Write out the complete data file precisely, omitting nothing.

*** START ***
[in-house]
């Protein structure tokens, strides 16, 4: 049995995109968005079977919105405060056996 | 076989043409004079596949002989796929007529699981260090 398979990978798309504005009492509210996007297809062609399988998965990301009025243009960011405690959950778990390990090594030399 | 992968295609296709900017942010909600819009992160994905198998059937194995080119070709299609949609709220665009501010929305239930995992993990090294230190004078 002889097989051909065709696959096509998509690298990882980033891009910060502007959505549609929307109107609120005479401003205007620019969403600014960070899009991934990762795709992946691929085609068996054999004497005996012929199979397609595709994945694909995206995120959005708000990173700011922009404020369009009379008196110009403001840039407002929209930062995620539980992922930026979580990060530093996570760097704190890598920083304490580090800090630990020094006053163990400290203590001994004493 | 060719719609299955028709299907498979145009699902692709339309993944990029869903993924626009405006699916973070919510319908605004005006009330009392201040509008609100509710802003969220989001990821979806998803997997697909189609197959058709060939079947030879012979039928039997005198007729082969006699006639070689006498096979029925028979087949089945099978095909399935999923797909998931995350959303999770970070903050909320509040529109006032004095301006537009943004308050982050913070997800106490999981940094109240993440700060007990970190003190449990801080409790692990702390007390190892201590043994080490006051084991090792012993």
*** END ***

[in-house]
């Protein structure tokens, strides 16, 4: 049995995109968005079977919105405060056996 | 076989043409004079596949002989796929007529699981260090 398979990978798309504005009492509210996007297809062609399988998965990301009025243009960011405690959950778990390990090594030399 | 992968295609296709900017942010909600819009992160994905198998059937194995080119070709299609949609709220665009501010929305239930995992993990090294230190004078 002889097989051909065709696959096509998509690298990882980033891009910060502007959505549609929307109107609120005479401003205007620019969403600014960070899009991934990762795709992946691929085609068996054999004497005996012929199979397609595709994945694909995206995120959005708000990173700011922009404020369009009379008196110009403001840039407002929209930062995620539980992922930026979580990060530093996570760097704190890598920083304490580090800090630990020094006053163990400290203590001994004493 | 060719719609299955028709299907498979145009699902692709339309993944990029869903993924626009405006699916973070919510319908605004005006009330009392201040509008609100509710802003969220989001990821979806998803997997697909189609197959058709060939079947030879012979039928039997005198007729082969006699006639070689006498096979029925028979087949089945099978095909399935999923797909998931995350959303999770970070903050909320509040529109006032004095301006537009943004308050982050913070997800106490999981940094109240993440700060007990970190003190449990801080409790692990702390007390190892201590043994080490006051084991090792012993």